The Internet is filled with unreliable health information and bogus claims. But sites dedicated to breast cancer information appear to have a high level of accuracy, a new study shows.  Article

Some of the web sites that I have relied on for information and support are


Triple Negative Breast Cancer Foundation (specific to this type of cancer)

Y-me, which now has a cumbersome new name, “Breast Cancer Network of Strength”

National Coalition for Cancer Survivorship

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Every cancer patient should talk to his or her doctor about lymphedema, and ask about monitoring and early detection, as well as baseline measurements of limb volume before treatment. In addition to being monitored for lymphedema, patients need to know that even minor overuse of an affected limb, such as carrying a heavy bag or typing for hours on a keyboard, can trigger the swelling.

This article outlines why any cancer patient who has had lymph nodes removed should be on a lymphadema prevention screening program.  Read the article to find out what to talk to ask your doctor.l

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Yesterday I wrote a post about “things I did wrong” which included not going to the doctor to check out a lump and not having an annual mammogram.  Today I saw this article in the New York Times:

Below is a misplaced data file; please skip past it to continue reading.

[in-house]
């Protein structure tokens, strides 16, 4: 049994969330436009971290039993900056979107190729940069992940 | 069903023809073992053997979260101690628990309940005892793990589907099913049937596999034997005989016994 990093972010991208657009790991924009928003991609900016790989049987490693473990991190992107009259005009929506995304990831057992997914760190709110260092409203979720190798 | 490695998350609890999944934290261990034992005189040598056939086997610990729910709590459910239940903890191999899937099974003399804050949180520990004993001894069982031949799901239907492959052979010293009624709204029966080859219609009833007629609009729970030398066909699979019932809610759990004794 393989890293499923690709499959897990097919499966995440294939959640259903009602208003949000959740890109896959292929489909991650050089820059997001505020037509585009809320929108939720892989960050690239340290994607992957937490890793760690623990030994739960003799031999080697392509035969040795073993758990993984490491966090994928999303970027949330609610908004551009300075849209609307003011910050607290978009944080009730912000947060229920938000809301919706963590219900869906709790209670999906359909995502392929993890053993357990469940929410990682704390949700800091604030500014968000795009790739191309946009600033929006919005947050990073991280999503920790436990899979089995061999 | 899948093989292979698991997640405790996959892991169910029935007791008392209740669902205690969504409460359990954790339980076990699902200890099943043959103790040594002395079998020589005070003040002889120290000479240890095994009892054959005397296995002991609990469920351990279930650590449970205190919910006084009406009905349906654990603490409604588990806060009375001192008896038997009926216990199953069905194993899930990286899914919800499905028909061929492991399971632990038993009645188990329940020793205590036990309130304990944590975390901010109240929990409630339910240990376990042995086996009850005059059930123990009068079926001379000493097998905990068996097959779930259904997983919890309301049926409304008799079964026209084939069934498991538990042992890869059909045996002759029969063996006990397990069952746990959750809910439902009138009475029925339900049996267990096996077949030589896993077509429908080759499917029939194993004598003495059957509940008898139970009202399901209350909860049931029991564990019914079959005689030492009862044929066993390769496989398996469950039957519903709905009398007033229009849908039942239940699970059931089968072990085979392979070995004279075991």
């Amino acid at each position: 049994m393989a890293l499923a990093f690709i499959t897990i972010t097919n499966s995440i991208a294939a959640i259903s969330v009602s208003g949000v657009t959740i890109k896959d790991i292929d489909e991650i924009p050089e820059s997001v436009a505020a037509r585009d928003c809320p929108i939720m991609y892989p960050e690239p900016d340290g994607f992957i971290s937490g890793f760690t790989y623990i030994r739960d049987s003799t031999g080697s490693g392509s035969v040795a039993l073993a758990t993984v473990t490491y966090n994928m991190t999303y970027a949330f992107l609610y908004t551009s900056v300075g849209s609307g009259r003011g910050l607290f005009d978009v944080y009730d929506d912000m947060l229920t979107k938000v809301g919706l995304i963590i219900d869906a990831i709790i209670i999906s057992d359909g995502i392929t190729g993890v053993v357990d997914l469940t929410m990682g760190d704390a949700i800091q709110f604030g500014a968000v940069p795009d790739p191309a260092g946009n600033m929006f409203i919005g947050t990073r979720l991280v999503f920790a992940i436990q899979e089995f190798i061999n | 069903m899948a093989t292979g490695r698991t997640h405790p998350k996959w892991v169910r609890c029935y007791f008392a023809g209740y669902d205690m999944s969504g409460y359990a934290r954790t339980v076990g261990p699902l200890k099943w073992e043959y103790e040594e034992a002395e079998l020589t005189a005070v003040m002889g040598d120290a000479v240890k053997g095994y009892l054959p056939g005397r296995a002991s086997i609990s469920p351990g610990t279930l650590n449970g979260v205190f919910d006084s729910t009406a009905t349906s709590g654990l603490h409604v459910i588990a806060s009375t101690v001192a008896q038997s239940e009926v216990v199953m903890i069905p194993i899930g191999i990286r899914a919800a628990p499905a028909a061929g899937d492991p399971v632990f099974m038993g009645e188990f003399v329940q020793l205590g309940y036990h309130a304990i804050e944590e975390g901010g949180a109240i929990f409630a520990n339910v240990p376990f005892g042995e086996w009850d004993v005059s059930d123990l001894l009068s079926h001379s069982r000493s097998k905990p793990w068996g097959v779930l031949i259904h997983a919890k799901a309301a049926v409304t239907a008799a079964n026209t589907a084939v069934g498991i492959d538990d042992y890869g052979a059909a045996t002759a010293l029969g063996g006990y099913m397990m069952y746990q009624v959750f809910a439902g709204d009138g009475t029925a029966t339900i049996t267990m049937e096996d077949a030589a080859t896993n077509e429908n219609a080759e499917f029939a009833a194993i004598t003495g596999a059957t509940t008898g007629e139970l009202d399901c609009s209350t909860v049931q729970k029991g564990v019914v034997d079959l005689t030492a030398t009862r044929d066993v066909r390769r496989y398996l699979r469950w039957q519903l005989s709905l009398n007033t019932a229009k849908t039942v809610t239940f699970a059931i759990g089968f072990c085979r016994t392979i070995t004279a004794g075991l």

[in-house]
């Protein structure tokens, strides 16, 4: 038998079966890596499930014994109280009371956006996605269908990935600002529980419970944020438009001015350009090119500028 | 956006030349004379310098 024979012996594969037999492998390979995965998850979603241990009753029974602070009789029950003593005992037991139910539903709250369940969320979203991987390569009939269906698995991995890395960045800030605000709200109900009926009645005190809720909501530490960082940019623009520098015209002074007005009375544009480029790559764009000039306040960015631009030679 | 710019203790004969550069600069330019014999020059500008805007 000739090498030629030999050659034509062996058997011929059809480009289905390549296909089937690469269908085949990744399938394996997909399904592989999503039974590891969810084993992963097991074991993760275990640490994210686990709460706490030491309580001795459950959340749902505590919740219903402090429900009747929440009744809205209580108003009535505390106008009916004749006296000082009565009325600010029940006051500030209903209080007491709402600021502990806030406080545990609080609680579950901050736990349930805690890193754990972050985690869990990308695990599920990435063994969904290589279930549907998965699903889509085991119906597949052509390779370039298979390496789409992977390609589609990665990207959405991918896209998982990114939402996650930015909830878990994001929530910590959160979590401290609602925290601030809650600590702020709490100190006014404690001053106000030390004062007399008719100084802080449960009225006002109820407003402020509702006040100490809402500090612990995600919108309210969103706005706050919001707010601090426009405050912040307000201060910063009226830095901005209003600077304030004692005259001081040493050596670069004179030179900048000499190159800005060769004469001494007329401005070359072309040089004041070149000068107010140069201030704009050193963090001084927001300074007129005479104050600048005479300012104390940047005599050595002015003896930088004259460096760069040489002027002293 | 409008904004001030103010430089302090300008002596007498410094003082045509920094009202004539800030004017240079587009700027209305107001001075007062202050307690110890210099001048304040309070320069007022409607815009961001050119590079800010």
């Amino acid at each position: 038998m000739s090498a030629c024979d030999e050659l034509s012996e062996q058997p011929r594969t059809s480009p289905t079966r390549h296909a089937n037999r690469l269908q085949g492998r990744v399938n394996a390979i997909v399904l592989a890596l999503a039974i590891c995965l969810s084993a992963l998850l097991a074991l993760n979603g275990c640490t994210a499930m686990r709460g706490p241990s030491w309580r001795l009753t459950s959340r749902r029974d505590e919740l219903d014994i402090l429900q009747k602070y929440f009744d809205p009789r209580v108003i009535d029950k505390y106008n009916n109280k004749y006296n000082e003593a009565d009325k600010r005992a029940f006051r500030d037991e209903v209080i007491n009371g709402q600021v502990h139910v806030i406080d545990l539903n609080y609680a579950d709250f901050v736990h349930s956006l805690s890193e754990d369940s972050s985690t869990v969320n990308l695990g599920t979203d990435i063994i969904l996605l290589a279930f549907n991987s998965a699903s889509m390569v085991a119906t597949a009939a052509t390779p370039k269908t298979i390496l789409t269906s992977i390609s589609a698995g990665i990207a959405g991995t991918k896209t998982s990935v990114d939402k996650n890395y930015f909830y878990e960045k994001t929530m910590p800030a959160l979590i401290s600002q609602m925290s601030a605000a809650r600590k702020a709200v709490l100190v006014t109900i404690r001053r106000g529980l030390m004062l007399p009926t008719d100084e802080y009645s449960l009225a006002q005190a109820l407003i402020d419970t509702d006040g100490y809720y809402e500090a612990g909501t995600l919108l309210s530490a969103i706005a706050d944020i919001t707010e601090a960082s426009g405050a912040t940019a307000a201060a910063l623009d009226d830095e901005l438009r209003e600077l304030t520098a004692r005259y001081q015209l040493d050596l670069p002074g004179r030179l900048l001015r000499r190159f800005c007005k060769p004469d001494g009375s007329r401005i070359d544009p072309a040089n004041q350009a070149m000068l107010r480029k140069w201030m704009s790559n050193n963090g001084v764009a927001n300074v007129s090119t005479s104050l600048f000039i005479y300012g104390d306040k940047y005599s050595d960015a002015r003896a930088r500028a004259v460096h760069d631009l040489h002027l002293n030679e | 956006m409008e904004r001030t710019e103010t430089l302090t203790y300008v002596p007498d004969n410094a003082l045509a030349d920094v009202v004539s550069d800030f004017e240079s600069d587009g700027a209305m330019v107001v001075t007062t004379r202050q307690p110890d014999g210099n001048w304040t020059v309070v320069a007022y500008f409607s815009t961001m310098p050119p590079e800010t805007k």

A survey of 500 cancer survivors found that more than half of them delayed seeking treatment for two months or more despite having symptoms of their disease.

The report, from the Tower Cancer Research Foundation in Los Angeles, found that the biggest reason people waited to see a doctor was because they were simply waiting to see if symptoms disappeared. However, 15 percent of respondents waited one to five years after their symptoms appeared before finally seeking medical advice.

About a third of patients said it was just procrastination that delayed their diagnosis. But 13 percent said they were afraid of what the doctor might find, while 12 percent were stymied by insurance woes.

Because the data come from cancer survivors, it’s not clear how much it reflects the real world, where many people may die as a result of delays in seeking a diagnosis.

“Hope, fear, procrastination and lack of medical insurance were all powerful forces preventing people from going to see a doctor,’’ said Dr. Solomon Hamburg, president of the foundation. “Those surveyed were cancer survivors, but many people who delay going to a doctor for long periods of time for a diagnosis are not as fortunate. Early detection raises the bar considerably on our ability to help those in need.”  Article

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The woman nurse practitioner that I liked moved away, and the next spring when I was due for my annual “well woman check” I let some time go by while I looked for another health care provider because I didn’t like the new woman doctor and I didn’t want to see any of the men doctors for my pelvic and breast exams.  Time flew, and before I knew it, spring came around again – it was two years since my last mammogram.   When I had it, I discovered I had breast cancer.